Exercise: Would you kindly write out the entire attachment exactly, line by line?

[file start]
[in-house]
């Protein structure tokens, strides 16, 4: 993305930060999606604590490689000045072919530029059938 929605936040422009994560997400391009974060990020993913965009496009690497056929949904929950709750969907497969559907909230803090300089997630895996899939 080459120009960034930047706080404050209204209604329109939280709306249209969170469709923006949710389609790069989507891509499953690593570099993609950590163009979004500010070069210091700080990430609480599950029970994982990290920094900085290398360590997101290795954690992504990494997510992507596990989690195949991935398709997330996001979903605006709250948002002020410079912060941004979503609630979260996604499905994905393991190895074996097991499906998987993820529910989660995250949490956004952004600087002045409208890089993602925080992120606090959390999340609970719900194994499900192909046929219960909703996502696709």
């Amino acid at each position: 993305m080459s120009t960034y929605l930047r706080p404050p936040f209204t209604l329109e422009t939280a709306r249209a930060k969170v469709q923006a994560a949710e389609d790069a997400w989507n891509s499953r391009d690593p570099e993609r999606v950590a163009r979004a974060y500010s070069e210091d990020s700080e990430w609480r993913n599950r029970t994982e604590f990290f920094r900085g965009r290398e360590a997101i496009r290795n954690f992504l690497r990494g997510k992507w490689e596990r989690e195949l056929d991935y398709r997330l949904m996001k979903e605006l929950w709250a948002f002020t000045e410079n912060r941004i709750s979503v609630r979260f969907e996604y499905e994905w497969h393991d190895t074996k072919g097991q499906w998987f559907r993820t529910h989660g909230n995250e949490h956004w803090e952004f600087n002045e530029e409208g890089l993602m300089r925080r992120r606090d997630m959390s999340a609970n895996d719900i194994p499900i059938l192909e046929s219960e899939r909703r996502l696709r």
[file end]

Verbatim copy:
[in-house]
């Protein structure tokens, strides 16, 4: 993305930060999606604590490689000045072919530029059938 929605936040422009994560997400391009974060990020993913965009496009690497056929949904929950709750969907497969559907909230803090300089997630895996899939 080459120009960034930047706080404050209204209604329109939280709306249209969170469709923006949710389609790069989507891509499953690593570099993609950590163009979004500010070069210091700080990430609480599950029970994982990290920094900085290398360590997101290795954690992504990494997510992507596990989690195949991935398709997330996001979903605006709250948002002020410079912060941004979503609630979260996604499905994905393991190895074996097991499906998987993820529910989660995250949490956004952004600087002045409208890089993602925080992120606090959390999340609970719900194994499900192909046929219960909703996502696709």
């Amino acid at each position: 993305m080459s120009t960034y929605l930047r706080p404050p936040f209204t209604l329109e422009t939280a709306r249209a930060k969170v469709q923006a994560a949710e389609d790069a997400w989507n891509s499953r391009d690593p570099e993609r999606v950590a163009r979004a974060y500010s070069e210091d990020s700080e990430w609480r993913n599950r029970t994982e604590f990290f920094r900085g965009r290398e360590a997101i496009r290795n954690f992504l690497r990494g997510k992507w490689e596990r989690e195949l056929d991935y398709r997330l949904m996001k979903e605006l929950w709250a948002f002020t000045e410079n912060r941004i709750s979503v609630r979260f969907e996604y499905e994905w497969h393991d190895t074996k072919g097991q499906w998987f559907r993820t529910h989660g909230n995250e949490h956004w803090e952004f600087n002045e530029e409208g890089l993602m300089r925080r992120r606090d997630m959390s999340a609970n895996d719900i194994p499900i059938l192909e046929s219960e899939r909703r996502l696709r």